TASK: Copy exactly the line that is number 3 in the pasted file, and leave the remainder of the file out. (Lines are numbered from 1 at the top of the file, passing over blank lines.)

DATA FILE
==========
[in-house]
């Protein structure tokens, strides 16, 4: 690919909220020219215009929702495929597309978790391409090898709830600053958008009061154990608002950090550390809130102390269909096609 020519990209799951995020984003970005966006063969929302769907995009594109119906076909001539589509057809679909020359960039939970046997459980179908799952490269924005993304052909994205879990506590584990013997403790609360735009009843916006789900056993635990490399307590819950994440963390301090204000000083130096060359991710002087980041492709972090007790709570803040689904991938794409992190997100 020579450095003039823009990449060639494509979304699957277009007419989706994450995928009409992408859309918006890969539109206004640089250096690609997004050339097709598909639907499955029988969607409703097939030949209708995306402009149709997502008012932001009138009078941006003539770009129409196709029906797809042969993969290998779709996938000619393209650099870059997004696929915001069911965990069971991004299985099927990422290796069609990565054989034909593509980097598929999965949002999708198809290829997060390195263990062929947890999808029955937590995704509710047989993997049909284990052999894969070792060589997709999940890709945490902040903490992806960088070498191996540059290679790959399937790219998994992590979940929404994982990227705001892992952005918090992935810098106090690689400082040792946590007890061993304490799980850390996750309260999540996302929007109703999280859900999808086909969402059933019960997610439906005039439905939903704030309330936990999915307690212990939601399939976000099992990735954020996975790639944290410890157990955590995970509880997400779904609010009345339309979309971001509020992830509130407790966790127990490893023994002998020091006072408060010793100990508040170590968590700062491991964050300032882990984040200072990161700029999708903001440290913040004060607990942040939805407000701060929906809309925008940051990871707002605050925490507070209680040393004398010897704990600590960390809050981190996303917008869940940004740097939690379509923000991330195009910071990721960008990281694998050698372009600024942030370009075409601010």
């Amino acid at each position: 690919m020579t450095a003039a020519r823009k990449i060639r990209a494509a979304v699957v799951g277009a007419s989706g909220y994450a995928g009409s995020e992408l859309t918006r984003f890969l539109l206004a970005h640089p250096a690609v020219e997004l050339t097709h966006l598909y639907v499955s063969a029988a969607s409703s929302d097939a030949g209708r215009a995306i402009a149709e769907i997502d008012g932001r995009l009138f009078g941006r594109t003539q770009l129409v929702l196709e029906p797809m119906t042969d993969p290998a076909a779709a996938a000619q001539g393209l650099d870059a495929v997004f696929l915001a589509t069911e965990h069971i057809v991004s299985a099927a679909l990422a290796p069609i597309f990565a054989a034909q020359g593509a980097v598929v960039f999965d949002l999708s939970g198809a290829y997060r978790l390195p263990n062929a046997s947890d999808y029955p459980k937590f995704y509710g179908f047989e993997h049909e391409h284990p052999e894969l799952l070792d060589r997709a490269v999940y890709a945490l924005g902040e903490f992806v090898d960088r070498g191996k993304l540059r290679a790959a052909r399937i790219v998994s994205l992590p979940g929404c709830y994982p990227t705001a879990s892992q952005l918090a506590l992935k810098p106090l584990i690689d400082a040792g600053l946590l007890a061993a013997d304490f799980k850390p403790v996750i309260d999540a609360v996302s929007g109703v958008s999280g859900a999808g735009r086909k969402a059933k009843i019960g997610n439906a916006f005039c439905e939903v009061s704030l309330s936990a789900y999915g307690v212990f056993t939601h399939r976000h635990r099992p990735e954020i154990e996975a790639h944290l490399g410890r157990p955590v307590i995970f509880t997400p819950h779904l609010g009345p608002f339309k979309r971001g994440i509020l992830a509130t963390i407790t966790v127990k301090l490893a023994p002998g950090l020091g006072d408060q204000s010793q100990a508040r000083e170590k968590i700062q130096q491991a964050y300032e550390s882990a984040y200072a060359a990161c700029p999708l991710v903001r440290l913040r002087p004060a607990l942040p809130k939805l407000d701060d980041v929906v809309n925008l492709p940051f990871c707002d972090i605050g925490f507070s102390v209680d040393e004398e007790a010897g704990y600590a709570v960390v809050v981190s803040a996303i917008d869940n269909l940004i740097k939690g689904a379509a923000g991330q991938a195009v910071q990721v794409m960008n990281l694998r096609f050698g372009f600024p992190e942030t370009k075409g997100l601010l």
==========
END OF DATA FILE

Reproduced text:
């Amino acid at each position: 690919m020579t450095a003039a020519r823009k990449i060639r990209a494509a979304v699957v799951g277009a007419s989706g909220y994450a995928g009409s995020e992408l859309t918006r984003f890969l539109l206004a970005h640089p250096a690609v020219e997004l050339t097709h966006l598909y639907v499955s063969a029988a969607s409703s929302d097939a030949g209708r215009a995306i402009a149709e769907i997502d008012g932001r995009l009138f009078g941006r594109t003539q770009l129409v929702l196709e029906p797809m119906t042969d993969p290998a076909a779709a996938a000619q001539g393209l650099d870059a495929v997004f696929l915001a589509t069911e965990h069971i057809v991004s299985a099927a679909l990422a290796p069609i597309f990565a054989a034909q020359g593509a980097v598929v960039f999965d949002l999708s939970g198809a290829y997060r978790l390195p263990n062929a046997s947890d999808y029955p459980k937590f995704y509710g179908f047989e993997h049909e391409h284990p052999e894969l799952l070792d060589r997709a490269v999940y890709a945490l924005g902040e903490f992806v090898d960088r070498g191996k993304l540059r290679a790959a052909r399937i790219v998994s994205l992590p979940g929404c709830y994982p990227t705001a879990s892992q952005l918090a506590l992935k810098p106090l584990i690689d400082a040792g600053l946590l007890a061993a013997d304490f799980k850390p403790v996750i309260d999540a609360v996302s929007g109703v958008s999280g859900a999808g735009r086909k969402a059933k009843i019960g997610n439906a916006f005039c439905e939903v009061s704030l309330s936990a789900y999915g307690v212990f056993t939601h399939r976000h635990r099992p990735e954020i154990e996975a790639h944290l490399g410890r157990p955590v307590i995970f509880t997400p819950h779904l609010g009345p608002f339309k979309r971001g994440i509020l992830a509130t963390i407790t966790v127990k301090l490893a023994p002998g950090l020091g006072d408060q204000s010793q100990a508040r000083e170590k968590i700062q130096q491991a964050y300032e550390s882990a984040y200072a060359a990161c700029p999708l991710v903001r440290l913040r002087p004060a607990l942040p809130k939805l407000d701060d980041v929906v809309n925008l492709p940051f990871c707002d972090i605050g925490f507070s102390v209680d040393e004398e007790a010897g704990y600590a709570v960390v809050v981190s803040a996303i917008d869940n269909l940004i740097k939690g689904a379509a923000g991330q991938a195009v910071q990721v794409m960008n990281l694998r096609f050698g372009f600024p992190e942030t370009k075409g997100l601010l």